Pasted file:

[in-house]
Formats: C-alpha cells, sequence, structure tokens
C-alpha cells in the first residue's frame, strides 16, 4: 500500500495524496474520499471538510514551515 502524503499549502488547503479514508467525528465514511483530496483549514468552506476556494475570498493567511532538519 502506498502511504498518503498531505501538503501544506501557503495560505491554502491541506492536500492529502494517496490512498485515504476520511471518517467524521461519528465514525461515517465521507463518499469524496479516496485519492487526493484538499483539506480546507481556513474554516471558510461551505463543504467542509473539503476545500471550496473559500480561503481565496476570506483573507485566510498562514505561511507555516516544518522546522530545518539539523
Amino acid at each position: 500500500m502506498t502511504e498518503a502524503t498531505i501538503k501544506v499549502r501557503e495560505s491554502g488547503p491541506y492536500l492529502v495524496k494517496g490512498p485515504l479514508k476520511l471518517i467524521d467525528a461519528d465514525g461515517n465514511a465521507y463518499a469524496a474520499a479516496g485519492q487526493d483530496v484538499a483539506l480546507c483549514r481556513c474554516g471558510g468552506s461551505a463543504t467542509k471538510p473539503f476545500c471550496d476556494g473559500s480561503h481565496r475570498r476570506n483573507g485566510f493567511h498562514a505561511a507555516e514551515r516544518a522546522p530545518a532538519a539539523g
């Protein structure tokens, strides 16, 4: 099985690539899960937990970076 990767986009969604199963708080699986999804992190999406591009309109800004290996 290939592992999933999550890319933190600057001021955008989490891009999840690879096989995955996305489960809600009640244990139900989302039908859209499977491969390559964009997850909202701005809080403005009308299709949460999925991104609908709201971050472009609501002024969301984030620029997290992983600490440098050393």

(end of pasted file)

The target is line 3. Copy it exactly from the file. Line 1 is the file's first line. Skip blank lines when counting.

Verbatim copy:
C-alpha cells in the first residue's frame, strides 16, 4: 500500500495524496474520499471538510514551515 502524503499549502488547503479514508467525528465514511483530496483549514468552506476556494475570498493567511532538519 502506498502511504498518503498531505501538503501544506501557503495560505491554502491541506492536500492529502494517496490512498485515504476520511471518517467524521461519528465514525461515517465521507463518499469524496479516496485519492487526493484538499483539506480546507481556513474554516471558510461551505463543504467542509473539503476545500471550496473559500480561503481565496476570506483573507485566510498562514505561511507555516516544518522546522530545518539539523